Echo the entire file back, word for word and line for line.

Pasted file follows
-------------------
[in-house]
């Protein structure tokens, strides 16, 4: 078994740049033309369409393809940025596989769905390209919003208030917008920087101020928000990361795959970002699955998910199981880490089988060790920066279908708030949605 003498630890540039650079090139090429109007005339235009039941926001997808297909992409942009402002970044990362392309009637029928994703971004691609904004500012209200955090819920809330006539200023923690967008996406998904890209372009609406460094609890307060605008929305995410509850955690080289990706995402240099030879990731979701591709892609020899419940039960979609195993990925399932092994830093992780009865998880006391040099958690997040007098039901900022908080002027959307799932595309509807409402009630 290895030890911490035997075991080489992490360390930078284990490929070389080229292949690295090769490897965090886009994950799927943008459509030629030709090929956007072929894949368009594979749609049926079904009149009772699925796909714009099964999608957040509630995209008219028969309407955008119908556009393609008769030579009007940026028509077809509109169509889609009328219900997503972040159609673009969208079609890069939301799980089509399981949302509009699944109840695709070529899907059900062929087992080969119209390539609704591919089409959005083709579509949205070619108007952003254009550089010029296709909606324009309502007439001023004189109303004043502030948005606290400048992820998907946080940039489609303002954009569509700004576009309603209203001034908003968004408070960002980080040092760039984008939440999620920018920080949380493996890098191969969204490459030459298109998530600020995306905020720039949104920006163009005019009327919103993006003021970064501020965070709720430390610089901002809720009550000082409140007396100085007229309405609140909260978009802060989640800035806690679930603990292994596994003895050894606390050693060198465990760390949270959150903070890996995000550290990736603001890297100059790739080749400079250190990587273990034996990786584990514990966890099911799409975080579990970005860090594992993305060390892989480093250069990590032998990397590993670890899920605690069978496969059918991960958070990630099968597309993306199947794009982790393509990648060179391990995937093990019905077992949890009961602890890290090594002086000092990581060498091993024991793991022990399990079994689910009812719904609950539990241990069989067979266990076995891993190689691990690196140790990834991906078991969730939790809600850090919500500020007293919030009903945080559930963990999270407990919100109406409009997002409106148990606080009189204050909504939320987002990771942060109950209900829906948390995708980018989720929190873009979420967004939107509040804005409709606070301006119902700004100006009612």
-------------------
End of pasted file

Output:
[in-house]
């Protein structure tokens, strides 16, 4: 078994740049033309369409393809940025596989769905390209919003208030917008920087101020928000990361795959970002699955998910199981880490089988060790920066279908708030949605 003498630890540039650079090139090429109007005339235009039941926001997808297909992409942009402002970044990362392309009637029928994703971004691609904004500012209200955090819920809330006539200023923690967008996406998904890209372009609406460094609890307060605008929305995410509850955690080289990706995402240099030879990731979701591709892609020899419940039960979609195993990925399932092994830093992780009865998880006391040099958690997040007098039901900022908080002027959307799932595309509807409402009630 290895030890911490035997075991080489992490360390930078284990490929070389080229292949690295090769490897965090886009994950799927943008459509030629030709090929956007072929894949368009594979749609049926079904009149009772699925796909714009099964999608957040509630995209008219028969309407955008119908556009393609008769030579009007940026028509077809509109169509889609009328219900997503972040159609673009969208079609890069939301799980089509399981949302509009699944109840695709070529899907059900062929087992080969119209390539609704591919089409959005083709579509949205070619108007952003254009550089010029296709909606324009309502007439001023004189109303004043502030948005606290400048992820998907946080940039489609303002954009569509700004576009309603209203001034908003968004408070960002980080040092760039984008939440999620920018920080949380493996890098191969969204490459030459298109998530600020995306905020720039949104920006163009005019009327919103993006003021970064501020965070709720430390610089901002809720009550000082409140007396100085007229309405609140909260978009802060989640800035806690679930603990292994596994003895050894606390050693060198465990760390949270959150903070890996995000550290990736603001890297100059790739080749400079250190990587273990034996990786584990514990966890099911799409975080579990970005860090594992993305060390892989480093250069990590032998990397590993670890899920605690069978496969059918991960958070990630099968597309993306199947794009982790393509990648060179391990995937093990019905077992949890009961602890890290090594002086000092990581060498091993024991793991022990399990079994689910009812719904609950539990241990069989067979266990076995891993190689691990690196140790990834991906078991969730939790809600850090919500500020007293919030009903945080559930963990999270407990919100109406409009997002409106148990606080009189204050909504939320987002990771942060109950209900829906948390995708980018989720929190873009979420967004939107509040804005409709606070301006119902700004100006009612």